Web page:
Monday, December 18, 2006

So long Christine Doinel

I remember very clearly the moment when I first saw Claude Jade. I was 15 and sitting in study hall reading James Monaco's The New Wave instead of whatever assignment I was ignoring that day. The book, which would prove so important to me, was a trade paperback with the pages already yellowing and it's black and white photos becoming less and less clear each time I looked at them. I had found the book in a used Evansville, Indiana bookstore and it fuelled my new found appetite for French film and especially Jean-Luc Godard. The photos of Claude of course were in the Truffaut section and while they conveyed little of what made her so special they stuck with me.

Years later I was at College in Lexington Kentucky in a particular cleaning house phase of my life when I rented a number of Francois Truffauts films from a local video store. Over the period of a few nights I felt transformed by this man and his evoctive memory films. Why I waited so long to discover Truffaut I don't know but I found them at the perfect time.

All of the films I watched that week had a profound affect on me but it was the third Antoine Doinel adventure, Baisers Voles (Stolen Kisses), that left me feeling the warmest. Suddenly those blurry black and white photos I had stored in my memory for so long became alive and I could finally see that her hair was as red as I had imagined with her skin as fair as I had hoped.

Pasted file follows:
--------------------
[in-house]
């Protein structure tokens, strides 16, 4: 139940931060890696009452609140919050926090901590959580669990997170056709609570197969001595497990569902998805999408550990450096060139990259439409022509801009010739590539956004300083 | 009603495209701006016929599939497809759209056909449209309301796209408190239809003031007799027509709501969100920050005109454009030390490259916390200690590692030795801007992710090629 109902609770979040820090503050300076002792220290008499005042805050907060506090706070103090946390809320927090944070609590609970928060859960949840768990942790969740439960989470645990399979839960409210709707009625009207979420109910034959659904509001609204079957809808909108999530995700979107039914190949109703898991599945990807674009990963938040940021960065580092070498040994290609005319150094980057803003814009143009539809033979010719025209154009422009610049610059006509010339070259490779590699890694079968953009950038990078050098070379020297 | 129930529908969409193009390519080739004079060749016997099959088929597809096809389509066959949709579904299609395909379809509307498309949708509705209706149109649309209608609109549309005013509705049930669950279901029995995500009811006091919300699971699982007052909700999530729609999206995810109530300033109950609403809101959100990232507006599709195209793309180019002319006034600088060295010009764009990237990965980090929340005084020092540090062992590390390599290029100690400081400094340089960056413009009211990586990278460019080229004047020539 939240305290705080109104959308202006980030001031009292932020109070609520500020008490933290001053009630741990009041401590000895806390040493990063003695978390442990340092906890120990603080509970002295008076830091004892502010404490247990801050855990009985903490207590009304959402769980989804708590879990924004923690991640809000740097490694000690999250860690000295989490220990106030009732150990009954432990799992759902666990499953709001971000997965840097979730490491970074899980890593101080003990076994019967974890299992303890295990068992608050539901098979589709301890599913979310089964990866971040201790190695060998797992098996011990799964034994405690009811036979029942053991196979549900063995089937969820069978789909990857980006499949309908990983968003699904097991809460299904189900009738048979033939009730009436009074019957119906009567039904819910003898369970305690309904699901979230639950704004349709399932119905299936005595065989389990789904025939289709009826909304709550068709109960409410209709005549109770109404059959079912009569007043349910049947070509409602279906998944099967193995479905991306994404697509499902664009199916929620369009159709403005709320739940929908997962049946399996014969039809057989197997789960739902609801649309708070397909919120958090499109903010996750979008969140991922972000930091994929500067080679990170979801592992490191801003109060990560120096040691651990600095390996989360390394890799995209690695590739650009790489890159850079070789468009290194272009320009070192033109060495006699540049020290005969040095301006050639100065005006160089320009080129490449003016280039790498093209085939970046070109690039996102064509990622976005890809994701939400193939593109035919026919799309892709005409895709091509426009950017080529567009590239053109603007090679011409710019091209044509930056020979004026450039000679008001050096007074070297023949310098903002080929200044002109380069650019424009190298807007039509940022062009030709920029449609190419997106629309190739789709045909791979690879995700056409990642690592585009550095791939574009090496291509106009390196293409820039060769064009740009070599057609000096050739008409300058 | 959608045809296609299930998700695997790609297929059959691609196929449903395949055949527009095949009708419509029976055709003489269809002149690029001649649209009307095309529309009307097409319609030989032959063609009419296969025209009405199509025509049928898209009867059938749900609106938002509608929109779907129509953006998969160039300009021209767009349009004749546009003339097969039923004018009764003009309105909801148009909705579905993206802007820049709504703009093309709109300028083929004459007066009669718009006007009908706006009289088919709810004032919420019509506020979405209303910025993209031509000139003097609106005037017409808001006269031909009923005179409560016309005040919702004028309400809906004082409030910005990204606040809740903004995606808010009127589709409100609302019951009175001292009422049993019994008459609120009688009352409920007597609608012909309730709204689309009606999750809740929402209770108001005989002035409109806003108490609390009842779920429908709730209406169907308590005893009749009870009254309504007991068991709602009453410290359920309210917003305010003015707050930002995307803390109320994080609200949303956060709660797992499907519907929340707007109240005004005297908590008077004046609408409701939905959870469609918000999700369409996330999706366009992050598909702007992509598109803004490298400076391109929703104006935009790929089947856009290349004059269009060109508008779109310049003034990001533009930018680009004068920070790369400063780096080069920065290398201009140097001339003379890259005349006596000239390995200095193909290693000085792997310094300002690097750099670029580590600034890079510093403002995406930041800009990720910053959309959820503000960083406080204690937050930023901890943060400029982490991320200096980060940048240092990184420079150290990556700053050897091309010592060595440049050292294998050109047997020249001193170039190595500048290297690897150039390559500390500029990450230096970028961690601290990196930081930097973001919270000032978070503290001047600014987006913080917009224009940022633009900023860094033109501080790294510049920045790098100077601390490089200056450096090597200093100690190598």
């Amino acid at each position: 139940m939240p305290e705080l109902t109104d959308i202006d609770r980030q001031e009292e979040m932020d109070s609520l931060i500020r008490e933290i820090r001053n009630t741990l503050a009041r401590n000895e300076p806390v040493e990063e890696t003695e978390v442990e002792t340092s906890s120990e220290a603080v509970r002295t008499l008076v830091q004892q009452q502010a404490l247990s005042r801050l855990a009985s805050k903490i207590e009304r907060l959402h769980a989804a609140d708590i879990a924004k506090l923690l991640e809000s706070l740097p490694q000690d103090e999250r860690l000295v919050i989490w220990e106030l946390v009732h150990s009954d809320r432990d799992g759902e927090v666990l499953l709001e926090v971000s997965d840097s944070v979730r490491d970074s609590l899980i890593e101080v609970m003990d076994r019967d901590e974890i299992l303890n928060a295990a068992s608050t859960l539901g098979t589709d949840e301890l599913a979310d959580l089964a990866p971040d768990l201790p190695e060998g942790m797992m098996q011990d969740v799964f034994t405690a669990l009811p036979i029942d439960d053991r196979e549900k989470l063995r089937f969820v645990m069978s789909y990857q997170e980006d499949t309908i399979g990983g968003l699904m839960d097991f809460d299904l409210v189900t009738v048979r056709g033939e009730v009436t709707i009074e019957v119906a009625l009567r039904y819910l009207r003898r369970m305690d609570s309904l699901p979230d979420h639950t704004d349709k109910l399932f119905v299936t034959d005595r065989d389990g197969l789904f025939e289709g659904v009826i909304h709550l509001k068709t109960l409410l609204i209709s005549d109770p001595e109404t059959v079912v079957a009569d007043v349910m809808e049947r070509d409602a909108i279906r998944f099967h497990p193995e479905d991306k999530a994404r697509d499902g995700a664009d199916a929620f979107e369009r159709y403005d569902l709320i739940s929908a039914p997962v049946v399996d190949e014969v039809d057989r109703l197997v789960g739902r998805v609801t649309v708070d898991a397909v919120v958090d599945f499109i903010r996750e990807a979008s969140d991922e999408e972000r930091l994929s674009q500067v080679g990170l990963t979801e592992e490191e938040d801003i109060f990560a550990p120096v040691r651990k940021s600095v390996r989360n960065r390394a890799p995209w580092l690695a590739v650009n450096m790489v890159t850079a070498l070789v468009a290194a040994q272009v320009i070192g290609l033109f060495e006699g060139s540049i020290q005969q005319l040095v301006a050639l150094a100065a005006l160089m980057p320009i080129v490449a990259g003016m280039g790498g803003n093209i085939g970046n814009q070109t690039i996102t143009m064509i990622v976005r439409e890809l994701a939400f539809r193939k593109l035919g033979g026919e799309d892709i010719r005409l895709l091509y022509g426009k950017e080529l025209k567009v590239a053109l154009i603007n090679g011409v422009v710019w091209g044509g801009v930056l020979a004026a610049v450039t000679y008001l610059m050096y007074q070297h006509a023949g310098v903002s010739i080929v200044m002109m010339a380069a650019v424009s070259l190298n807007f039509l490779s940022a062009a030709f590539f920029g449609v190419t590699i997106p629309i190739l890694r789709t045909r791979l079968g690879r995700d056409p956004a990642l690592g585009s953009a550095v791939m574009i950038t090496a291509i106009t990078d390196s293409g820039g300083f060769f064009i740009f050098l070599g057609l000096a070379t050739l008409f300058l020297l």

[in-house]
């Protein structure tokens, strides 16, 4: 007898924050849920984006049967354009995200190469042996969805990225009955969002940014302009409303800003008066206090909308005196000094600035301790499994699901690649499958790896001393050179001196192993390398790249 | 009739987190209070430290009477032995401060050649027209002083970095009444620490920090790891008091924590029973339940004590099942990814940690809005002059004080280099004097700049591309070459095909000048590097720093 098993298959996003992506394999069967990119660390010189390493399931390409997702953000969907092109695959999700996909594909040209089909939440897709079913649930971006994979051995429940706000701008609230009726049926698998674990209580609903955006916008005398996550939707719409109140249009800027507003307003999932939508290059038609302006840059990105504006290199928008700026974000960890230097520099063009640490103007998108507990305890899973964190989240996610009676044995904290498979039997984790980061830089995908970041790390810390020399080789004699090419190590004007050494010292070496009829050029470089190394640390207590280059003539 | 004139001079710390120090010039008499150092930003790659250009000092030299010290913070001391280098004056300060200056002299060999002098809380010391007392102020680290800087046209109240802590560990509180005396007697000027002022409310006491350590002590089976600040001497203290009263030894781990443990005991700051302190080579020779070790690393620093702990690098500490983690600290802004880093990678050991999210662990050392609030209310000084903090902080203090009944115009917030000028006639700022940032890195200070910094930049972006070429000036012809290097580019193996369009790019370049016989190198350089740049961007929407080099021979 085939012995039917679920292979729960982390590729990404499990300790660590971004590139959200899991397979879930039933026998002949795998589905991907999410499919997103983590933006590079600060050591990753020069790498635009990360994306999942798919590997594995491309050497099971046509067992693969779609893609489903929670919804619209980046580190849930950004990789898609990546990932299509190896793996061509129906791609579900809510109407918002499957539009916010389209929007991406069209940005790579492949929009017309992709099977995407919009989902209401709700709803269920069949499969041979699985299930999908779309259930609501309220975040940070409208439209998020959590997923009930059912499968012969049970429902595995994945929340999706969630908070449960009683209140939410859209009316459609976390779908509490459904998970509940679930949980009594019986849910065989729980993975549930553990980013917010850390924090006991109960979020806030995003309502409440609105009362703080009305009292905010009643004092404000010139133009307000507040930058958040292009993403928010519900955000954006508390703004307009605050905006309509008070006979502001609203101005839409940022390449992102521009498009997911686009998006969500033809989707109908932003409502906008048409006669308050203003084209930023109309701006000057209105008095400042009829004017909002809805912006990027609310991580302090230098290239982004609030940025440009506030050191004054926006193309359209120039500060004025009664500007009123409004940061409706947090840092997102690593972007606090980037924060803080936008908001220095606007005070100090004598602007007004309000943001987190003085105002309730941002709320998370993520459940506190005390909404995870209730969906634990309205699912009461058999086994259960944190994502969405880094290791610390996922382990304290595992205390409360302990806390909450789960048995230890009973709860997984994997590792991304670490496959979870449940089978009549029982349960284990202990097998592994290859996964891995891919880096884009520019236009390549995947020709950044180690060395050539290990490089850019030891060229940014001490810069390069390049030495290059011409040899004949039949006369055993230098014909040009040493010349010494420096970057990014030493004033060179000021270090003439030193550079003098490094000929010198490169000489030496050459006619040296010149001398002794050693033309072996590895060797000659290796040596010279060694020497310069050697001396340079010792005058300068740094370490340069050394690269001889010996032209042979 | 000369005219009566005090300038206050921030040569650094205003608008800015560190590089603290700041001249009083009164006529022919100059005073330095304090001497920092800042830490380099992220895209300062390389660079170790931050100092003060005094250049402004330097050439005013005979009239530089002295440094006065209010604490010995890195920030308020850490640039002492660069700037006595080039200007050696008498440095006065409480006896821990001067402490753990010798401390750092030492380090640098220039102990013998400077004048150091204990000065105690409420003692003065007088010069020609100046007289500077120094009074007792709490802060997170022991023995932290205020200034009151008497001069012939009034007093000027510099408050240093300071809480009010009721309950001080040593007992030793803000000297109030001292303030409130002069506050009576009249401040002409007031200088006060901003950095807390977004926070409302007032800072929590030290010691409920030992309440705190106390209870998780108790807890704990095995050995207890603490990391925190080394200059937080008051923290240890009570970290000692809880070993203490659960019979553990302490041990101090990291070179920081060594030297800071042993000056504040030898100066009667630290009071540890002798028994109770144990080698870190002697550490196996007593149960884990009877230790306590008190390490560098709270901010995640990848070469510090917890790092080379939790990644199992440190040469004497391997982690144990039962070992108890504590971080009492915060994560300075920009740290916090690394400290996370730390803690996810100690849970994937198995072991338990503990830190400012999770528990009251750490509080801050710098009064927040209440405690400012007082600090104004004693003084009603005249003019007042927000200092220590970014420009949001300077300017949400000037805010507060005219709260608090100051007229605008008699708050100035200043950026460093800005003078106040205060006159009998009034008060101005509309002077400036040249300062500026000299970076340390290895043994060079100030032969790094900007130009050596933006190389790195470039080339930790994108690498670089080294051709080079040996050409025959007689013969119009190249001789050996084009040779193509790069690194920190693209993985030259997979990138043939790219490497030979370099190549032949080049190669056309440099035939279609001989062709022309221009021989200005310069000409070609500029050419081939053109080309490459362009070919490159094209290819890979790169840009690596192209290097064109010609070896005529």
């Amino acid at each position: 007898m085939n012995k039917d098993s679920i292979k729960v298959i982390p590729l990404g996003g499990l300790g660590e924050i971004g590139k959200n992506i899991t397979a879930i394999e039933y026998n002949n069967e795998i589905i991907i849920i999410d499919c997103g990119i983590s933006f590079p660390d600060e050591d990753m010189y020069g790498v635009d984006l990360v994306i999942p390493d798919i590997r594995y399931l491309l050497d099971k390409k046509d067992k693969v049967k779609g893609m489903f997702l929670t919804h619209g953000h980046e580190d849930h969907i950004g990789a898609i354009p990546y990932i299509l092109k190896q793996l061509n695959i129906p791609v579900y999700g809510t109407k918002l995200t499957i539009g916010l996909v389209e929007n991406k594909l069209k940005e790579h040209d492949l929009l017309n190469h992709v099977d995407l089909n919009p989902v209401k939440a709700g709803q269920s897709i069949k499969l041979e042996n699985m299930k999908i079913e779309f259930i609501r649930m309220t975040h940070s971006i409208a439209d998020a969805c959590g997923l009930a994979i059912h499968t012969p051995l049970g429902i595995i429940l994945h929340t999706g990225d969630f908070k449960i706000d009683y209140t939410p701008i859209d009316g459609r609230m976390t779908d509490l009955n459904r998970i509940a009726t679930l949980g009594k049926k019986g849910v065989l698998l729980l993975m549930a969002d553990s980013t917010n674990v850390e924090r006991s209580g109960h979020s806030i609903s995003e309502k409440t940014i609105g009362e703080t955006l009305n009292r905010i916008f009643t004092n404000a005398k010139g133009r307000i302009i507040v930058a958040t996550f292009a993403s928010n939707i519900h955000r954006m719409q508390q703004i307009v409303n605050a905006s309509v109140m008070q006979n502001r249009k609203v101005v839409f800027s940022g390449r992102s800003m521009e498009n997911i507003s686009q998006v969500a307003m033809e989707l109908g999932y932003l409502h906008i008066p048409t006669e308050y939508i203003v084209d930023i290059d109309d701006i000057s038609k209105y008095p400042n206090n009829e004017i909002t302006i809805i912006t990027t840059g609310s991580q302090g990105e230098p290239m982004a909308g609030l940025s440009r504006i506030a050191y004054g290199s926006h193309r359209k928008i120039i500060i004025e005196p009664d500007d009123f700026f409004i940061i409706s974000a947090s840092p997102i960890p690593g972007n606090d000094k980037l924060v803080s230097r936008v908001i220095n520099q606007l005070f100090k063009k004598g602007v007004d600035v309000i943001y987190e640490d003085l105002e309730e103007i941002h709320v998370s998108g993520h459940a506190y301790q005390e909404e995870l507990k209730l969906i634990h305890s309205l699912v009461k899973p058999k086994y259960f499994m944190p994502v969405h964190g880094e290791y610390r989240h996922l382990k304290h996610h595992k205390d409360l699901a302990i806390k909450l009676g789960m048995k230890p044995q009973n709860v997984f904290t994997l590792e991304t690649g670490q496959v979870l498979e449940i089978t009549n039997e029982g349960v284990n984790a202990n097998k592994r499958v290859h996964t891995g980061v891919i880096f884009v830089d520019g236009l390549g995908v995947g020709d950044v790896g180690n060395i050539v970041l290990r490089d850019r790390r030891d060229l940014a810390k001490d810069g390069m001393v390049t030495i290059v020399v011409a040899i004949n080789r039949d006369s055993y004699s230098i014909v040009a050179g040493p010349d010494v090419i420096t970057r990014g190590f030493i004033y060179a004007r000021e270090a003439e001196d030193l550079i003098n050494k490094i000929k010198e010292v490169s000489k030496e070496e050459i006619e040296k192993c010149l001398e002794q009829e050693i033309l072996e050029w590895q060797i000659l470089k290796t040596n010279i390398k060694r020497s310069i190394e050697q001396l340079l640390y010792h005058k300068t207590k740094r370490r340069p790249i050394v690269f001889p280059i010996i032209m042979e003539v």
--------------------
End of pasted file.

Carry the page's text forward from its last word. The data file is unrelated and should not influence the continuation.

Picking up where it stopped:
Claude Jade was an accomplished screen and stage actress in France. She won awards, wrote a book and even made a film with Hitchcock but it's her work with Truffaut in three films as Christine Doinel that I hold so close.

Upon hearing the news that cancer had taken this lovely woman away a couple of weeks ago made me feel of course very sad but also reminded me of what a wonderful thing it was to be 20. That's how old she was when she made Stolen Kisses in 1968 and that's how old I was when I first saw it around 1993. I think of her as an old friend that I might run into again, a secret crush that I kep't to myself inhabiting a world where things like aging and cancer don't exist.

I'm reminded of what Tony Bennett said upon hearing that Frank Sinatra died, "I don't have to believe that" and that's how I feel about Claude Jade. I have no doubt we'll meet again at 20 and if only for a moment I'll be able to tell her that I've missed her.

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